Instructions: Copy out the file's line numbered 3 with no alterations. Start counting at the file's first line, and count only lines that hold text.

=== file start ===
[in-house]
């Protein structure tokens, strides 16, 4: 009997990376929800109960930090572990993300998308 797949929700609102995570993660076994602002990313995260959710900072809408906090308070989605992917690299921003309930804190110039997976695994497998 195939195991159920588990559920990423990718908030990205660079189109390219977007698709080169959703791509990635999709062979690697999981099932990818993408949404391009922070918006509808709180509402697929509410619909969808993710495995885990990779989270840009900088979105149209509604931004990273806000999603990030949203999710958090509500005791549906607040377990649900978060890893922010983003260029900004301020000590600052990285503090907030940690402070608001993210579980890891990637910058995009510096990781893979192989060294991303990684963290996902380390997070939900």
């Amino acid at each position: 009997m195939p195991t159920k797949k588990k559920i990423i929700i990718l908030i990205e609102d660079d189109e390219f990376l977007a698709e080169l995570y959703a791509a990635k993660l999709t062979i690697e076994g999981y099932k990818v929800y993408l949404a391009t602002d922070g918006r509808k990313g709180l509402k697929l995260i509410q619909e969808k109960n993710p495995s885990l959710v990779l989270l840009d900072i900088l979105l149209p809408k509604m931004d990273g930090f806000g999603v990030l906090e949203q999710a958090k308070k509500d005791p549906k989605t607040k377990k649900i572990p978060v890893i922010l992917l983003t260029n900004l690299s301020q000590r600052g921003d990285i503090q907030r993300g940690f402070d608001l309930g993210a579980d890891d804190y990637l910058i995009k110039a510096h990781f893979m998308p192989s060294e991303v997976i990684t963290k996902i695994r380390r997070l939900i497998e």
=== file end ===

């Amino acid at each position: 009997m195939p195991t159920k797949k588990k559920i990423i929700i990718l908030i990205e609102d660079d189109e390219f990376l977007a698709e080169l995570y959703a791509a990635k993660l999709t062979i690697e076994g999981y099932k990818v929800y993408l949404a391009t602002d922070g918006r509808k990313g709180l509402k697929l995260i509410q619909e969808k109960n993710p495995s885990l959710v990779l989270l840009d900072i900088l979105l149209p809408k509604m931004d990273g930090f806000g999603v990030l906090e949203q999710a958090k308070k509500d005791p549906k989605t607040k377990k649900i572990p978060v890893i922010l992917l983003t260029n900004l690299s301020q000590r600052g921003d990285i503090q907030r993300g940690f402070d608001l309930g993210a579980d890891d804190y990637l910058i995009k110039a510096h990781f893979m998308p192989s060294e991303v997976i990684t963290k996902i695994r380390r997070l939900i497998e």